I once went on a backpacking trip through Europe with two of my buddies. The trip was for 35 days in the middle of the summer. We had no plan; we simply disembarked, arrived in Frankfurt, Germany, looked at each other and said, “Now what?” For the next few weeks, we slept in cheap hostels and road the trains of the Eurail. While we had a great time and were more or less a good team, it was inevitable that conflict would arise. After all, two’s company and three’s a crowd, and when you’re traveling off the cuff in unfamiliar circumstances, things are bound to get stressful.
Things came to a head midway in the journey, while we were in Vienna, Austria. I wanted badly to go to Budapest, Hungary, arguing that it was a bit more unusual than the other stops on our ever-forming itinerary (Berlin, Amsterdam, Paris, Rome, Milan…), but my traveling companion, Robert, wanted to begin heading West, straight across to Amsterdam, so we could begin hitting some of the cities on the Western end of the continent. Our third friend, Ben, was indifferent.
We had been on the road for about two weeks. Spending every waking hour with people, you begin to take notice of certain habits and mannerisms. In this case, I’d begun to get a little bit annoyed with Robert, and he’d begun to get a little annoyed with me.
So there we were, in the Vienna train terminal, me arguing passionately for Budapest, him vying for Amsterdam. Our argument grew louder and louder. People slowed their gaits, turned their heads. We began to sling mud, bringing up those mannerisms that had annoyed one another. Finally, we reached an impasse and went our separate ways for the night, Ben and I going to a bar and Robert returning to the hostel (as we’d missed both trains anyways).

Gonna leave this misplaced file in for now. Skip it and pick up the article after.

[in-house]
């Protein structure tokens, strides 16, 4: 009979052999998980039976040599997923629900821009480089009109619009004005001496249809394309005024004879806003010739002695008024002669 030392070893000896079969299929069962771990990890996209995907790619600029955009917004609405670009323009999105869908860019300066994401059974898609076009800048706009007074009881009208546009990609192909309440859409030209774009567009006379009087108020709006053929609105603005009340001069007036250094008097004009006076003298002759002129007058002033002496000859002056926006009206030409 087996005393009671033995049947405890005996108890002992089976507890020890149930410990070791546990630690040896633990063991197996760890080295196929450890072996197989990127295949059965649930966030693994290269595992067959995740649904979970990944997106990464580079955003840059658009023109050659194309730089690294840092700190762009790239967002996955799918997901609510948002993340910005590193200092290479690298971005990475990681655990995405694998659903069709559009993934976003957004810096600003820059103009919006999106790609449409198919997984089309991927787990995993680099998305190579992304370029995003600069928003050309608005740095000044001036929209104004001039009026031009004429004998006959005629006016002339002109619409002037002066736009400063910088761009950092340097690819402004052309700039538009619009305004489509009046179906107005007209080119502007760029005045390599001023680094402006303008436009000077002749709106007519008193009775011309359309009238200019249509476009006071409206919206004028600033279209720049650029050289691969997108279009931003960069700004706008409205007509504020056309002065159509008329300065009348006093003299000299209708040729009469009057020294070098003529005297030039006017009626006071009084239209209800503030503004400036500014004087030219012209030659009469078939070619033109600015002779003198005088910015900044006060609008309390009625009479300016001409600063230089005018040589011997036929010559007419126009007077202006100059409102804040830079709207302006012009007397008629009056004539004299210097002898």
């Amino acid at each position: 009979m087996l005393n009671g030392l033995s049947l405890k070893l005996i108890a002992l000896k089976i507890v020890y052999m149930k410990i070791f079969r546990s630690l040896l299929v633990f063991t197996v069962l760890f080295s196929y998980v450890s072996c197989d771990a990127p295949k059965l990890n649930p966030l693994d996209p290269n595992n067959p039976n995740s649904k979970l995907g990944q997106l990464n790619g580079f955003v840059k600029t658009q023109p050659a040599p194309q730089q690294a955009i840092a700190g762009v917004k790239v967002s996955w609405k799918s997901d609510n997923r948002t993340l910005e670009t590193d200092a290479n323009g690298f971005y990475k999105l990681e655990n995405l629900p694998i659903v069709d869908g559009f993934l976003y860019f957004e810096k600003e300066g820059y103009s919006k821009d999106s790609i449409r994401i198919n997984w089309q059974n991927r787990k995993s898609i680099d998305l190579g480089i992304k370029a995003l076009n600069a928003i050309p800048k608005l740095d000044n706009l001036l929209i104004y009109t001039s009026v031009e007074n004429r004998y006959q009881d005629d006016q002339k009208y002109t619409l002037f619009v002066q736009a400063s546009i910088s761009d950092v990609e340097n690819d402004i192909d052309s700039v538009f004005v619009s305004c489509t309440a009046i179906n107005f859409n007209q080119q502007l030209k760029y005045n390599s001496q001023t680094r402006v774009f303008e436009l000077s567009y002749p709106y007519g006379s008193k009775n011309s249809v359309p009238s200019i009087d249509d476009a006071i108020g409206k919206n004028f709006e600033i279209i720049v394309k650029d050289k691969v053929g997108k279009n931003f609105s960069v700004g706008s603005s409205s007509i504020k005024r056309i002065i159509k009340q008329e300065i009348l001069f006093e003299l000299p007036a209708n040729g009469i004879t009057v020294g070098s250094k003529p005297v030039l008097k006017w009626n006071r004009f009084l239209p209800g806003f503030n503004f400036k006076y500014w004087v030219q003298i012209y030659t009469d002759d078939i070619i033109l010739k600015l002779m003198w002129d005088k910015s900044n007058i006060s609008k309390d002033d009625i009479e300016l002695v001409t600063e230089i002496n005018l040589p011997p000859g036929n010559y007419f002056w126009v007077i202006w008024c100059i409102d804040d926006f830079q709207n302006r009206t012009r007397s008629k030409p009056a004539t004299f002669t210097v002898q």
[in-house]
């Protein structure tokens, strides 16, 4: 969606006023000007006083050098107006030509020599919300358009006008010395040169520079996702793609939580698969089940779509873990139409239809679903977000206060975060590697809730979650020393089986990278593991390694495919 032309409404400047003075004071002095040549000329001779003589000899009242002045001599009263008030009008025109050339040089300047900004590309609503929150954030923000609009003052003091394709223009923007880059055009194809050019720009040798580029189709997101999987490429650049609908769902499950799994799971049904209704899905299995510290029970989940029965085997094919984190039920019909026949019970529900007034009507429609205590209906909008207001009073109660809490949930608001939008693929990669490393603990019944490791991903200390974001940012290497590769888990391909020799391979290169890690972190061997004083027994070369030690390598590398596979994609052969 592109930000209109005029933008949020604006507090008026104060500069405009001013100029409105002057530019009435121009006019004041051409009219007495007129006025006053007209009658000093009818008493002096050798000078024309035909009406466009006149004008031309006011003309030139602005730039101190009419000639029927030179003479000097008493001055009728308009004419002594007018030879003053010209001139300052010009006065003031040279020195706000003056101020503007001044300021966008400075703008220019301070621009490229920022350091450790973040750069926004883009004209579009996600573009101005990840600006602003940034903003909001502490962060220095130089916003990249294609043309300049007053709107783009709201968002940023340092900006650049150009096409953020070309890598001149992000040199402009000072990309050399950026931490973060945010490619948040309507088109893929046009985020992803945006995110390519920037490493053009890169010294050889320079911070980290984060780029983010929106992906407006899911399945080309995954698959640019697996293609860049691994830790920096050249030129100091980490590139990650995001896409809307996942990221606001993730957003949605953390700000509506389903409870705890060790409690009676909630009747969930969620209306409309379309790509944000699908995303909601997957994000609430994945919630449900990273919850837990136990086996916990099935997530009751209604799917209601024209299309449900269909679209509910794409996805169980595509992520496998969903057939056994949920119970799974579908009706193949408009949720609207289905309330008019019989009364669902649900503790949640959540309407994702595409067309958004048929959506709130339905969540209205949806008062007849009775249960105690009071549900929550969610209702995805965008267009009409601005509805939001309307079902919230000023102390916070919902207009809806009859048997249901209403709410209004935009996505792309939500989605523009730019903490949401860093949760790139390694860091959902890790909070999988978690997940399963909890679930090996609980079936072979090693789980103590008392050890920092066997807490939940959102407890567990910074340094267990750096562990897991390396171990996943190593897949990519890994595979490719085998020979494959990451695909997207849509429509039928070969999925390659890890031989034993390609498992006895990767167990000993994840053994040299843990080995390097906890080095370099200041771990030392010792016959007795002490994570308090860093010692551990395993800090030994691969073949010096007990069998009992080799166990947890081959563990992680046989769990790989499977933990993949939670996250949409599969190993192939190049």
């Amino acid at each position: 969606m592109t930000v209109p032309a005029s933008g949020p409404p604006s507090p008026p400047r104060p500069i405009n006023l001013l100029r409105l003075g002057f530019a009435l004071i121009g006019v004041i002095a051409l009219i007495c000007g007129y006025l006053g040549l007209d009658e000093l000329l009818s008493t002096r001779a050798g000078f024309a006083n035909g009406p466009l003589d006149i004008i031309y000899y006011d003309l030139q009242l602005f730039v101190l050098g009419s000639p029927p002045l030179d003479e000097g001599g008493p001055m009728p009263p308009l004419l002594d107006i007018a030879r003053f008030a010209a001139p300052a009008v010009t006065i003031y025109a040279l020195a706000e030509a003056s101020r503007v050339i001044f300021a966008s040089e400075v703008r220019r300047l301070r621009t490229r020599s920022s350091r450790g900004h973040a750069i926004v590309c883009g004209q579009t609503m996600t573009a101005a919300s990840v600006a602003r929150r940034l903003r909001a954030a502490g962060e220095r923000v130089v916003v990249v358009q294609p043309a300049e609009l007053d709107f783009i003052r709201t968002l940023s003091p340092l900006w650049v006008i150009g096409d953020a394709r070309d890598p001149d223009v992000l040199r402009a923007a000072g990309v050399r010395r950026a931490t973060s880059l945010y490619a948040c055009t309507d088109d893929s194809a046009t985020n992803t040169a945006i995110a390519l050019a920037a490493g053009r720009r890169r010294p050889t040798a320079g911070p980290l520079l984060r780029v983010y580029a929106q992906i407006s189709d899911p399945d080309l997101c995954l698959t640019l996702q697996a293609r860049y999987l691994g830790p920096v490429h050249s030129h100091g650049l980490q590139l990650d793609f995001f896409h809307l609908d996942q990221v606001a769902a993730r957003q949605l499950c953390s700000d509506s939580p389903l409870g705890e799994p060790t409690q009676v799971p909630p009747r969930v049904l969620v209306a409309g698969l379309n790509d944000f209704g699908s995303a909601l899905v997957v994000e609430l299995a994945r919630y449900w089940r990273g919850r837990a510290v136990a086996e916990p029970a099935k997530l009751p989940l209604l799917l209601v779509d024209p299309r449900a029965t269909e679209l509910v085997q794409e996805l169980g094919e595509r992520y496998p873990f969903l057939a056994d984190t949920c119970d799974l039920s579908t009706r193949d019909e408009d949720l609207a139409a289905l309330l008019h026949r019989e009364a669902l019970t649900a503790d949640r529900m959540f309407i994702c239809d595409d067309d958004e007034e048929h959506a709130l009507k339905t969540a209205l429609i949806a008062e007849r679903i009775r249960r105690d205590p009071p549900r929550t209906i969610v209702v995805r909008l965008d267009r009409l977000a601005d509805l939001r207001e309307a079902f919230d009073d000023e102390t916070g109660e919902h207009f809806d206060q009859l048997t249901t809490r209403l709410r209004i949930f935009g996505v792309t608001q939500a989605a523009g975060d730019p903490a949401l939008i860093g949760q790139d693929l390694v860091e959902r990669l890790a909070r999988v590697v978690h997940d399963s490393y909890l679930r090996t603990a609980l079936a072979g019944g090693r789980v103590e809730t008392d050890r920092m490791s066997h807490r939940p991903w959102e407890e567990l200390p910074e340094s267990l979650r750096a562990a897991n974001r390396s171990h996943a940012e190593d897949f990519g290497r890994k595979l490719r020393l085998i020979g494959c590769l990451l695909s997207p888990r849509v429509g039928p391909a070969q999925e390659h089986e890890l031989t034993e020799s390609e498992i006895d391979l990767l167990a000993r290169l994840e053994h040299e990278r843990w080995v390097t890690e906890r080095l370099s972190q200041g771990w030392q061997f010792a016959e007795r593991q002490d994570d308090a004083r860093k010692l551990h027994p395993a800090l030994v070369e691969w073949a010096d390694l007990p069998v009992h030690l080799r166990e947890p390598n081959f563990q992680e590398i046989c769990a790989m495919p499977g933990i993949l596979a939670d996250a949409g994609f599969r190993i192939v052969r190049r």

We were college students at the time, and we knew nothing of conflict resolution. But, had we known a few simple concepts and ideas, perhaps our conflict could have been handled with more civility. That in mind, here are a few practical steps we could have taken to head the conflict off and to continue our journey as a happy team.
- Do not avoid the conflict – Both Robert and I knew that we were doing small things to get on one another’s nerves, but neither of us said anything. Our hope was that by not acknowledging it, we could either save face, or it would just go away. What ended up happening, however, was that the small annoyances festered, got bigger, and ultimately exploded in the Vienna train station.
- Agree on the Problem – Often in complex situations, the parties involved in the conflict are actually arguing about two different things. Before proceeding, then, it is important that everyone agrees on the problem, simply because without this agreement, everyone is not on the same page. To do this, each party should state what they think the problem is—in the case of the Vienna train station, we should have made it clear that the problem was our lack of an itinerary. Once everyone agrees on the problem, you can begin taking proactive steps to resolve the conflict.
- Get all of the Information – There will never be an agreeable end to a conflict unless both parties clearly understand one another’s viewpoints. If you are a team leader, this means acting as a moderator for the conflict, allowing each side to speak. If you are a party in the conflict, you should practice empathetic listening—trying to see the conflict from the other person’s point of view. Once all of the information is on the table, you can work as a team to find compromises.
- Brainstorm Solutions – One you have agreed on the problem and gotten the information from each party, the next thing to do is start tossing around ideas and solutions. This is an obvious step, but it can get tricky if the problem is a particularly polarizing one. The point of this is to make sure everyone is involved in coming up with a solution. If everyone feels like they’re involved, then everyone will have the impression that they got something out of the compromise.
In our European journey, I ended up foregoing the trip to Budapest, because Ben, the third companion, put his vote in for Amsterdam. In the end, I was O.K. with it and we had a fine time. But the loud argument in the train station is not something any of us were proud of. If we had used the above steps, we could have resolved our conflict with far less animosity.